SOLANA BEACH — The San Diego Youth Symphony and Conservatory has partnered with Casa de Amistad to bring the first music education program to the Solana Beach education center.
About 20 students in grades four through six are learning to play the violin, viola or cello in the after-school program, which meets twice a week for one-hour sessions.
On Jan. 13, the first day of class, students heard the instruments being played by professionals, then gave them a try themselves and selected the one they wanted to pursue.
Gabriela Sanchez, a 10-year-old student from St. James Academy, said she picked the cello because “it sounds really good.”
“It has a really nice tone to it,” she added.
Ximena Caballero prefers the violin. “It has a high pitch,” the 9-year-old from Del Mar Academy said.
Eleven-year-old Alex Monory said he opted to learn the viola because he liked the sound of it. “It felt like it was right for me,” he said. “I don’t like instruments that sound low.”
The instruments are on loan to the students until the session ends in May.
The class is taught by Rebecca Matayoshi, a professional violist who performs with the San Diego Symphony.
She said she is “super excited” about the opportunity because the students are very motivated.
“They are going above and beyond because they really want to learn,” she said. “I give them homework and they’ve been doing it.”
She said Monory already taught himself how to play “Twinkle, Twinkle Little Star” on the viola.
During the fourth class Matayoshi had a quiz for the students that required them to label their instruments and answer the correct way to handle and care for them.
“So far it’s going really well,” Matayoshi said. “Right now we’re working on the basics like pizzicato, which teaches them how to pick the strings.”
The students are also learning about music theory and symbols, how to read music and the number of beats in a note.
Matayoshi said she hopes the budding musicians learn at least one song for a performance in March. She is also planning a concert at the end of May, possibly in collaboration with a San Marcos music group.
The venture was started by Lee Sarokin, a retired federal judge who volunteers as a tutor at Casa de Amistad, as a mentoring program for underserved students in coastal North County.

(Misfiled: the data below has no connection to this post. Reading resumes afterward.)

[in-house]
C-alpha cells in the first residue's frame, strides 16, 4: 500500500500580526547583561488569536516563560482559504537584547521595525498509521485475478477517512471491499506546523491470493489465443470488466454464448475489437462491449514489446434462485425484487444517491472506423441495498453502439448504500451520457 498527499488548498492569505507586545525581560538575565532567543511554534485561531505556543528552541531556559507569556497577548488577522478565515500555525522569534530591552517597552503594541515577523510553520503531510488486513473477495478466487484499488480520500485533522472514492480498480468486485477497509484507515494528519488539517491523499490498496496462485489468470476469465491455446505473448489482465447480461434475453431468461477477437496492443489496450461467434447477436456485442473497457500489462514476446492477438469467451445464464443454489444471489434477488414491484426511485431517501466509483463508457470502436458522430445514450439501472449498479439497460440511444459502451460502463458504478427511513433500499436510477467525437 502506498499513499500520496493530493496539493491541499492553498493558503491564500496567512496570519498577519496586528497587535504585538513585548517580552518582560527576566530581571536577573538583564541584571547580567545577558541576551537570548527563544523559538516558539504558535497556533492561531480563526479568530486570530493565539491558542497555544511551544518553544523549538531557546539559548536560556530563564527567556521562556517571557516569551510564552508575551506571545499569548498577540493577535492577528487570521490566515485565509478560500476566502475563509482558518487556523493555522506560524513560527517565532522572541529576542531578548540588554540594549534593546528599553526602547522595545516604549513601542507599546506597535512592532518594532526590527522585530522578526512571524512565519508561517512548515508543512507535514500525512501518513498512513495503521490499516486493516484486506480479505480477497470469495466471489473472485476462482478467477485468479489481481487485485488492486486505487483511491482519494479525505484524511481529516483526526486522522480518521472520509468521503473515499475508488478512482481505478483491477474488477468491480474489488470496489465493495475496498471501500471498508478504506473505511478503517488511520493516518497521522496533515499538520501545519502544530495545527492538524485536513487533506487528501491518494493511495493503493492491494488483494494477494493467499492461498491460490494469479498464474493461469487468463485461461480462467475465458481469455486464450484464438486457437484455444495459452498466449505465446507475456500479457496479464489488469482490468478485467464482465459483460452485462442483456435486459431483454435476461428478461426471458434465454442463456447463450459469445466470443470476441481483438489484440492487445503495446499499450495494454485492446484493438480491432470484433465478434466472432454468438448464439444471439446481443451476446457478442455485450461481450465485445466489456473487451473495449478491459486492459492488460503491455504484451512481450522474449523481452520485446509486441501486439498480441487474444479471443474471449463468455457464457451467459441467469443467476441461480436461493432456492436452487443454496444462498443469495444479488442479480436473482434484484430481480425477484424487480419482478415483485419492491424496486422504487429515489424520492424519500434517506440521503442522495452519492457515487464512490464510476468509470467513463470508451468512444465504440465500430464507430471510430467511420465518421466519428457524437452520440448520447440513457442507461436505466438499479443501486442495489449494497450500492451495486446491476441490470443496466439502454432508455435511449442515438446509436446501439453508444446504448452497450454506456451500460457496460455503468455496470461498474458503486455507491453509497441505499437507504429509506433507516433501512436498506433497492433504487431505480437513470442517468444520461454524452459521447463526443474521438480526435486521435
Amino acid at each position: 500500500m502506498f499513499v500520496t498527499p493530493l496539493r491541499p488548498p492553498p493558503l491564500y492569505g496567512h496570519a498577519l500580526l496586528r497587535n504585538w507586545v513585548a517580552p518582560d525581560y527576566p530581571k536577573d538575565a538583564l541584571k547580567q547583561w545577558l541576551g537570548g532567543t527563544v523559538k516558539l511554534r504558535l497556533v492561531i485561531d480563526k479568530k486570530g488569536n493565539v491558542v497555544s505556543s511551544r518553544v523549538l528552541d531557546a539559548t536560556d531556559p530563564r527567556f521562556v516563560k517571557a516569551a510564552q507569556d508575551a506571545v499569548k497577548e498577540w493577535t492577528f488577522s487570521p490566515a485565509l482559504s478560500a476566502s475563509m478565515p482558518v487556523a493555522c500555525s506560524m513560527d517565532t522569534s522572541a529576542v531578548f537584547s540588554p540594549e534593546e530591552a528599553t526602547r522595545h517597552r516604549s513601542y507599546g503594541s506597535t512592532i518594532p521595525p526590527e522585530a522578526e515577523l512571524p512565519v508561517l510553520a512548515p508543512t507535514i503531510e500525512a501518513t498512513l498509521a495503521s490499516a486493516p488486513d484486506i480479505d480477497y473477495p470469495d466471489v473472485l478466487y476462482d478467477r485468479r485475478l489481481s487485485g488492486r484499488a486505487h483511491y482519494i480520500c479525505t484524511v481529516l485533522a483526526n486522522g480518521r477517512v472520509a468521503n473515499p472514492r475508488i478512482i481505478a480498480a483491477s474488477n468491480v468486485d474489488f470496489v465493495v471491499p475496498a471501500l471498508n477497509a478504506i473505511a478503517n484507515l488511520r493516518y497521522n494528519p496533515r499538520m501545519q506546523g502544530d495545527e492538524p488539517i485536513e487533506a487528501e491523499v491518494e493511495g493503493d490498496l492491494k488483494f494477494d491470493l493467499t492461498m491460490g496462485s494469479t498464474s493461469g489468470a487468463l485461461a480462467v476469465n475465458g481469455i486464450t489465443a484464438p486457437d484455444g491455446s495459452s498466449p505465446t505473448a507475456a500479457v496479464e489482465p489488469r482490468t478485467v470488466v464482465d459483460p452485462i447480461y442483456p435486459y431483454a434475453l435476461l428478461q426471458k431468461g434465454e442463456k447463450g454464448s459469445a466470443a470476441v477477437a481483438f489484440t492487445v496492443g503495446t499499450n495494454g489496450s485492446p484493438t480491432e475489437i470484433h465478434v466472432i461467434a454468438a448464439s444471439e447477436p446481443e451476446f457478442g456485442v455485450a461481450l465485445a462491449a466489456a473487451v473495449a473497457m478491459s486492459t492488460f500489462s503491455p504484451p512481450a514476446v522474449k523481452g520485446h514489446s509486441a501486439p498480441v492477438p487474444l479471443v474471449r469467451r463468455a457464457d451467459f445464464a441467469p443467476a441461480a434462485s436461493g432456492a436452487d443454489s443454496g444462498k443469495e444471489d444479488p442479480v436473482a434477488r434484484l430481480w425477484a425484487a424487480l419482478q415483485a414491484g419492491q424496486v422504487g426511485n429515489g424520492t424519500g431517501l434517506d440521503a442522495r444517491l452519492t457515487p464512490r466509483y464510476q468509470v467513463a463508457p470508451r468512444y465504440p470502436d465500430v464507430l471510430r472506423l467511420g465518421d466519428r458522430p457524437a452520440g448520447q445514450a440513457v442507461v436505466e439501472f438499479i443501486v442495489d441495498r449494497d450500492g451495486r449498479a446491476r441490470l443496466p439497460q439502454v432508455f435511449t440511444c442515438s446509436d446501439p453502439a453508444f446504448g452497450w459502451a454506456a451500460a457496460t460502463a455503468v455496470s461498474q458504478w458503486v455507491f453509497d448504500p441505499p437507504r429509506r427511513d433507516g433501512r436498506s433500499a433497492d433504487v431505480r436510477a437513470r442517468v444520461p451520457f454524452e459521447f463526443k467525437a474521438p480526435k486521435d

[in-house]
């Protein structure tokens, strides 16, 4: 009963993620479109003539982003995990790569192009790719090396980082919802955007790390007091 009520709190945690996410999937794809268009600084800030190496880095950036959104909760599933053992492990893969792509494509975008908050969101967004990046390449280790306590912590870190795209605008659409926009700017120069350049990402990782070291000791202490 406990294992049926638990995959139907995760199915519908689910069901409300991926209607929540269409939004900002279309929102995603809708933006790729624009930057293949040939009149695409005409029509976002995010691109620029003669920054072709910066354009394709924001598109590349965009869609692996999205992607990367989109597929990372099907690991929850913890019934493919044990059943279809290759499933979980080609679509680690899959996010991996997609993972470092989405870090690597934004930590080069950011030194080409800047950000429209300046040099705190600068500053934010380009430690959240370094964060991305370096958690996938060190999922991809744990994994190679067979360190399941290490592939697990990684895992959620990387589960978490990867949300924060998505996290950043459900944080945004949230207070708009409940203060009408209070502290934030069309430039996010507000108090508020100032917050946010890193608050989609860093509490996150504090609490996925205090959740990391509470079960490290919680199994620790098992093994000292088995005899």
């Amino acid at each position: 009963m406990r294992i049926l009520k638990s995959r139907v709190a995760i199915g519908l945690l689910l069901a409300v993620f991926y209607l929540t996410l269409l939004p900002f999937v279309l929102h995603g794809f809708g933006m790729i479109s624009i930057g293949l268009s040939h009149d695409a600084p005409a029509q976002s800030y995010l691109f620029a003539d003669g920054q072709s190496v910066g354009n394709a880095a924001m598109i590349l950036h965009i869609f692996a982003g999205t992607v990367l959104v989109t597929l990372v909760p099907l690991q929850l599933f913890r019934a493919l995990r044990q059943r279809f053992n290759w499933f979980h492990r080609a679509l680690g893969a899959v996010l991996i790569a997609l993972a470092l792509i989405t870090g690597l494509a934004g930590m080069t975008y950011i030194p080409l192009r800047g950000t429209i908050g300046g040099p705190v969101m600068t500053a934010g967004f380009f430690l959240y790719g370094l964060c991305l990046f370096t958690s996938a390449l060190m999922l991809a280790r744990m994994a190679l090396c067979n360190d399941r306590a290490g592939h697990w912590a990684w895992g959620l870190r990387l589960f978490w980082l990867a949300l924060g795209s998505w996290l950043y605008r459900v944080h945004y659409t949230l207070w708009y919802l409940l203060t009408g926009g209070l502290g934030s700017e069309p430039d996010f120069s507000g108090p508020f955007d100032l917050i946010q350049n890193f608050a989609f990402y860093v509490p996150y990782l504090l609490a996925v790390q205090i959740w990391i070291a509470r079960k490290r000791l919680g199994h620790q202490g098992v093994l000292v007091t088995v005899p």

One day he asked Keyli Caribay, who had been a student of his for years, if she was interested in music. She told him she always wanted to play the violin, he said.
“I spoke with some friends at the (San Diego) Symphony and arranged a lesson for her,” Sarokin said. “After one year she tried out for the Youth Symphony and she was admitted. So I thought, ‘Wouldn’t it be great to do this for more than one child?’”
The Youth Symphony had been working to bring music education into classrooms. After launching its Community Opus Project in 2010 it partnered with the Chula Vista Elementary School District and began providing after-school music instruction. The effects of the program were so successful that the district reinstated a music program after a 15-year hiatus.
But the Youth Symphony had never partnered with a private nonprofit organization and was reluctant at first to team up with Casa de Amistad.
But Sarokin persisted and raised money for the program. Funding was provided by Sarokin and his wife, the Price Family Foundation, the Mandell Weiss Charitable Trust and the Betty Scalice Foundation at Coastal Community Foundation.
Funding has been secured to maintain the program for 18 months. “But we have big dreams of continuing beyond that,” said Annette Fritzsche, the community program manager for the Youth Symphony.
Based on the enthusiasm of the students, it seems likely they want the classes to continue as well.
“My mom just kind of signed me up for it,” Alex said. “But I was excited because I never played the violin or viola. It’s a really cool experience for me to try them.”
“It’s really fun,” Gabriela said. “I’m learning a lot and they’re really nice.”
The experience is mutual for Matayoshi, who said she decided to teach the classes to challenge herself and add to her skill set.
“Even though I’m teaching them, they’re teaching me, too,” she said.